The strumming course will teach you how to count beats and rests to turn your hands and fingers into the perfect accompaniment for your own voice or other musicians. Then, you can take things a step further and learn advanced jamming and soloing to riff anytime, anywhere. This course will teach you to improvise across various chords and progressions so you can jump into any jam with something original. You’ll also have the chance to dive deep into the major guitar genres of bluegrass, blues, and jazz. Lessons in jam etiquette, genre history, and how to read music will separate you from a novice player.

This bundle also includes courses in ear training so you can properly identify any relative note, interval, or pitch. That way, you can play along with any song when it comes on, or even understand how to modify it into the key you’d prefer. And when the time comes to perform, be prepared with skilled hammer-ons, pull-offs, slides, bends, trills, vibrato, and fret-tapping. Not only will you learn the basic foundations of guitar, you’ll ultimately be able to develop your own style with the help of these lessons.

The Ultimate Beginner to Expert Guitar Lessons Bundle is discounted for a limited time. Act on this $29 offer now to work on those fingertip calluses and play like a pro.

 

The Ultimate Beginner to Expert Guitar Lessons Bundle - $29

See Deal


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Romaine Lettuce Recalled After Another National E. Coli Outbreak

TomFoldes/iStock via Getty Images
TomFoldes/iStock via Getty Images

On Tuesday, the Centers for Disease Control and Prevention (CDC) released a food safety alert cautioning people against eating any romaine lettuce grown in Salinas, California, due to potential E. coli contamination. According to NBC Washington, 67 cases of E. coli have been reported so far, and 39 people have been hospitalized.

The recall applies to any product that contains Salinas-grown romaine lettuce, including whole heads or hearts of romaine, organic or baby romaine, salad wraps with romaine, and packages of pre-cut lettuce or salad mixes with romaine.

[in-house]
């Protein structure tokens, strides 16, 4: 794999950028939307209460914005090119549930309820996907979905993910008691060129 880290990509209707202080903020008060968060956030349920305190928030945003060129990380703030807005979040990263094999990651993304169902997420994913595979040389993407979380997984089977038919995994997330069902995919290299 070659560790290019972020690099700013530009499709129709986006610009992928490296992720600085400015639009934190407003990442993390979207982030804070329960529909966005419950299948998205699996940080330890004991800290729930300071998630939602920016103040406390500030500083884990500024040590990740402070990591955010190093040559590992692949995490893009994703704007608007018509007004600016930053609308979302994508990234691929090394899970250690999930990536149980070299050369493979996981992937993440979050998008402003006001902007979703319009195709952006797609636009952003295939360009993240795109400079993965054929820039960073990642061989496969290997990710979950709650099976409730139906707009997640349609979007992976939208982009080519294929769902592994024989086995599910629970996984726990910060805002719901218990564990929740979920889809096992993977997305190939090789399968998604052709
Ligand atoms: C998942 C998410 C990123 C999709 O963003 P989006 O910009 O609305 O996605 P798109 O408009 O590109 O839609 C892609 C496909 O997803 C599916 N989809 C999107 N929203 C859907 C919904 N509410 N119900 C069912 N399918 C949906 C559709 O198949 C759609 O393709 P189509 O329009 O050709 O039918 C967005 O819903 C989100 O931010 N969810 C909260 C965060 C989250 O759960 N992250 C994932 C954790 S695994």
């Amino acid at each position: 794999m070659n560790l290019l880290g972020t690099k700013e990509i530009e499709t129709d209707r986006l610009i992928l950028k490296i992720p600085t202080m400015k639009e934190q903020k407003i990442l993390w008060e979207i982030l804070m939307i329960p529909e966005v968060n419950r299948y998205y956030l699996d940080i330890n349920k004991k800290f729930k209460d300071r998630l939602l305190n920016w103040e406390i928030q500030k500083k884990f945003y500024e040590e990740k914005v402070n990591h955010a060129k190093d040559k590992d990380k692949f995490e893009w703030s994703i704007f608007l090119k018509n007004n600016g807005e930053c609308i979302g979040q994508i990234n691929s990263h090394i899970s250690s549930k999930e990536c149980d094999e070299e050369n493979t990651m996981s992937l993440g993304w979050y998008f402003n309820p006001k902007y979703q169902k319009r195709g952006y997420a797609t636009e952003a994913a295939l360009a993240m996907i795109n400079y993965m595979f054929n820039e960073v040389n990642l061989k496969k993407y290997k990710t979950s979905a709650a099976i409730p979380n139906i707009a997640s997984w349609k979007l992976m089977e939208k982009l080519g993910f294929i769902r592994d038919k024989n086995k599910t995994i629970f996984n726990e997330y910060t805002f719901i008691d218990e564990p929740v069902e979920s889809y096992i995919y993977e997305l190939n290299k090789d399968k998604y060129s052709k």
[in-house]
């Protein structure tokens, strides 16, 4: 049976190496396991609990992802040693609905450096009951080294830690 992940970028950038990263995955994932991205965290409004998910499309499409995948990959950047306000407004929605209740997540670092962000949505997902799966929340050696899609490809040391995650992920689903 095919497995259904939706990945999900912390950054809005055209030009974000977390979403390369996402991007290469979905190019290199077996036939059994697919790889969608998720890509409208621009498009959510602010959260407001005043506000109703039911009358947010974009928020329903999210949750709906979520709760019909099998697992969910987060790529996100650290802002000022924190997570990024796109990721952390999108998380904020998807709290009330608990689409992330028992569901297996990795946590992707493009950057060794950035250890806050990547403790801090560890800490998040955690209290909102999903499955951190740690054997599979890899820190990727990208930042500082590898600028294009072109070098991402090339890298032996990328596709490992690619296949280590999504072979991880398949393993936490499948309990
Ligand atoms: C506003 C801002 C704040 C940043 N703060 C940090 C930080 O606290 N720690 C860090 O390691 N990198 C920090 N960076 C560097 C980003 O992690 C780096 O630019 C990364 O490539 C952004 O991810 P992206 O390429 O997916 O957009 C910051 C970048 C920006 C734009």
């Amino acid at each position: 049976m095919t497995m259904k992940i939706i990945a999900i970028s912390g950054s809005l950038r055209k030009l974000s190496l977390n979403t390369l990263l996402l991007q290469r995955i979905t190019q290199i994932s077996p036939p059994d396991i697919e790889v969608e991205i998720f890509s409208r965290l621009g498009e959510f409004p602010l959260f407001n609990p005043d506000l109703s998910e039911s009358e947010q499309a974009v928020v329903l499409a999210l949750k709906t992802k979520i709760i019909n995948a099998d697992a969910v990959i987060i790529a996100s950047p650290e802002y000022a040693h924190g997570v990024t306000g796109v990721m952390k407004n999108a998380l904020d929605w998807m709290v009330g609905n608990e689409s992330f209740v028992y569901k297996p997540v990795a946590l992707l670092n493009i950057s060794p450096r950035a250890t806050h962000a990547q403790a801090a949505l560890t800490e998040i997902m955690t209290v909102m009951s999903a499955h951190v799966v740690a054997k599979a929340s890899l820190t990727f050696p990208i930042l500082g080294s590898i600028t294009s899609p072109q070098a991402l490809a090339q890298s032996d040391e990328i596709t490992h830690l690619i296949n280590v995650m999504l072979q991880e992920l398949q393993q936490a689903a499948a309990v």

In a statement, the CDC explained that most romaine lettuce products name the harvest location on the label, which might be printed on a sticker or directly on the packaging. You should toss all romaine products grown in Salinas, as well as anything that doesn’t specify a harvest location at all. If you’re not sure if there’s romaine in your salad mix or wrap, don’t take the chance—throw it out. However, no cases have been linked to hydroponic or greenhouse-grown romaine, so anything labeled “indoor grown” is technically still safe to eat.

Though the CDC is also advising restaurants and retailers to exercise the same caution and get rid of any romaine that might be from Salinas, it’s best for consumers to look at the labels in stores themselves or double-check with restaurant employees just to make sure.

You should also thoroughly clean and disinfect any parts of your refrigerator where you’ve stored romaine lettuce, to prevent bacteria from hitching a ride on your delicious Thanksgiving leftovers.

And, even if you live several states away from California, there’s still a pretty good chance that Salinas-grown romaine is shipped to your region—the E. coli cases have been reported in 19 states across the country, including Arizona, California, Colorado, Idaho, Illinois, Maryland, Michigan, Minnesota, Montana, Nebraska, New Jersey, New Mexico, Ohio, Oregon, Pennsylvania, Texas, Virginia, Washington, and Wisconsin.

The Food and Drug Administration is still investigating the outbreak, but it has been confirmed that this particular strain of bacteria, E. coli O157:H7, is the same one responsible for recalls of leafy greens and romaine lettuce in 2017 and 2018, respectively.

[h/t NBC Washington]